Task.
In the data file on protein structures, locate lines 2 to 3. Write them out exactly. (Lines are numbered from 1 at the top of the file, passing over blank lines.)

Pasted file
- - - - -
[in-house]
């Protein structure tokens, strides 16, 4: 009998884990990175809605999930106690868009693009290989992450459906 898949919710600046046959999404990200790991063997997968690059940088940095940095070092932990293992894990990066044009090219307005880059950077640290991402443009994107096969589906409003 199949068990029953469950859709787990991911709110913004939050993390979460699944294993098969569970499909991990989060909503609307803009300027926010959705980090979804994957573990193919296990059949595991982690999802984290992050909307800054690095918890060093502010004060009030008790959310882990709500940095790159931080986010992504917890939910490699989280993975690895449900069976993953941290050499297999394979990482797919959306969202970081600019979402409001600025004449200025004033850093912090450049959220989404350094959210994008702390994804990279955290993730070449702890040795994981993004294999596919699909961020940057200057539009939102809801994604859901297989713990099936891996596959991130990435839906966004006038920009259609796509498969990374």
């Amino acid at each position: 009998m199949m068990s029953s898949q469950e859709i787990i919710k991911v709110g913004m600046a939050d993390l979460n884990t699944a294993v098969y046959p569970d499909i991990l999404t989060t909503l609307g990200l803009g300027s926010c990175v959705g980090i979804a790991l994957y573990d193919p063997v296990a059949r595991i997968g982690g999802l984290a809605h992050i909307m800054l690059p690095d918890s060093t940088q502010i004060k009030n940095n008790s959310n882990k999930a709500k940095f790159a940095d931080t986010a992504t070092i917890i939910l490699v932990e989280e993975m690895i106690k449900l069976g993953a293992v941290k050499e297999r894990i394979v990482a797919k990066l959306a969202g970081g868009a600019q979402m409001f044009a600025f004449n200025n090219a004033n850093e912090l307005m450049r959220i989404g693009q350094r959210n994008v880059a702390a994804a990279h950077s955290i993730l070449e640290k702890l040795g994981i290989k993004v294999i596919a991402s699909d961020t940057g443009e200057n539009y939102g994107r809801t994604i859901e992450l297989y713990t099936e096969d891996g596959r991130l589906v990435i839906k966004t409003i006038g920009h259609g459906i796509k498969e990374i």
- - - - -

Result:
């Protein structure tokens, strides 16, 4: 009998884990990175809605999930106690868009693009290989992450459906 898949919710600046046959999404990200790991063997997968690059940088940095940095070092932990293992894990990066044009090219307005880059950077640290991402443009994107096969589906409003 199949068990029953469950859709787990991911709110913004939050993390979460699944294993098969569970499909991990989060909503609307803009300027926010959705980090979804994957573990193919296990059949595991982690999802984290992050909307800054690095918890060093502010004060009030008790959310882990709500940095790159931080986010992504917890939910490699989280993975690895449900069976993953941290050499297999394979990482797919959306969202970081600019979402409001600025004449200025004033850093912090450049959220989404350094959210994008702390994804990279955290993730070449702890040795994981993004294999596919699909961020940057200057539009939102809801994604859901297989713990099936891996596959991130990435839906966004006038920009259609796509498969990374």
């Amino acid at each position: 009998m199949m068990s029953s898949q469950e859709i787990i919710k991911v709110g913004m600046a939050d993390l979460n884990t699944a294993v098969y046959p569970d499909i991990l999404t989060t909503l609307g990200l803009g300027s926010c990175v959705g980090i979804a790991l994957y573990d193919p063997v296990a059949r595991i997968g982690g999802l984290a809605h992050i909307m800054l690059p690095d918890s060093t940088q502010i004060k009030n940095n008790s959310n882990k999930a709500k940095f790159a940095d931080t986010a992504t070092i917890i939910l490699v932990e989280e993975m690895i106690k449900l069976g993953a293992v941290k050499e297999r894990i394979v990482a797919k990066l959306a969202g970081g868009a600019q979402m409001f044009a600025f004449n200025n090219a004033n850093e912090l307005m450049r959220i989404g693009q350094r959210n994008v880059a702390a994804a990279h950077s955290i993730l070449e640290k702890l040795g994981i290989k993004v294999i596919a991402s699909d961020t940057g443009e200057n539009y939102g994107r809801t994604i859901e992450l297989y713990t099936e096969d891996g596959r991130l589906v990435i839906k966004t409003i006038g920009h259609g459906i796509k498969e990374i």